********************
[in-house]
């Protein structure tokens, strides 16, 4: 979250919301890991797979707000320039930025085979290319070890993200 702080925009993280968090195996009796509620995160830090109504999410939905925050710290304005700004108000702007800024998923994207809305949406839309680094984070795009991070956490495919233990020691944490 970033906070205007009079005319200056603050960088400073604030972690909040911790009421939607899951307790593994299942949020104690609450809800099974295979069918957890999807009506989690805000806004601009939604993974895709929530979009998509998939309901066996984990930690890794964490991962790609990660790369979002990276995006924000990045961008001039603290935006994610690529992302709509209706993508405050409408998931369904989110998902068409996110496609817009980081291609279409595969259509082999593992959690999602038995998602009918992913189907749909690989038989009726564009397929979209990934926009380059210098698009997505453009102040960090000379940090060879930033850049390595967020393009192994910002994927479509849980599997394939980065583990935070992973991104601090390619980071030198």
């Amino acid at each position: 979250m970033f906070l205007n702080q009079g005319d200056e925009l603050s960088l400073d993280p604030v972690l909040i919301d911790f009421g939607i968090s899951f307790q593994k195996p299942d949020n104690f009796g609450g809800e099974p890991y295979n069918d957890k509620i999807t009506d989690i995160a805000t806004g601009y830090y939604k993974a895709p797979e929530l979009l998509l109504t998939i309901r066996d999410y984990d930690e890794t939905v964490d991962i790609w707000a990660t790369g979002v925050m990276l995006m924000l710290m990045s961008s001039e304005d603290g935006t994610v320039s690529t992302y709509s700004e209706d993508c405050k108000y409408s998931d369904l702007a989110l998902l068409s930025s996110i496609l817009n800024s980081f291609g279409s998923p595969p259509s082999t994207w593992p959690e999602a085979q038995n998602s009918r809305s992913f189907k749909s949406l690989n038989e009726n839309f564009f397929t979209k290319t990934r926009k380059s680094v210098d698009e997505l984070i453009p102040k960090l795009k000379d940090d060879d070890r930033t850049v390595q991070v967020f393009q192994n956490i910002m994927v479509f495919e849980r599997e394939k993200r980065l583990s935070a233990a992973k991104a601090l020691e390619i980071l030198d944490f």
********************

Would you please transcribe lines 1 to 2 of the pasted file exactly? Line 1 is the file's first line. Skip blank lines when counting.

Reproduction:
[in-house]
């Protein structure tokens, strides 16, 4: 979250919301890991797979707000320039930025085979290319070890993200 702080925009993280968090195996009796509620995160830090109504999410939905925050710290304005700004108000702007800024998923994207809305949406839309680094984070795009991070956490495919233990020691944490 970033906070205007009079005319200056603050960088400073604030972690909040911790009421939607899951307790593994299942949020104690609450809800099974295979069918957890999807009506989690805000806004601009939604993974895709929530979009998509998939309901066996984990930690890794964490991962790609990660790369979002990276995006924000990045961008001039603290935006994610690529992302709509209706993508405050409408998931369904989110998902068409996110496609817009980081291609279409595969259509082999593992959690999602038995998602009918992913189907749909690989038989009726564009397929979209990934926009380059210098698009997505453009102040960090000379940090060879930033850049390595967020393009192994910002994927479509849980599997394939980065583990935070992973991104601090390619980071030198």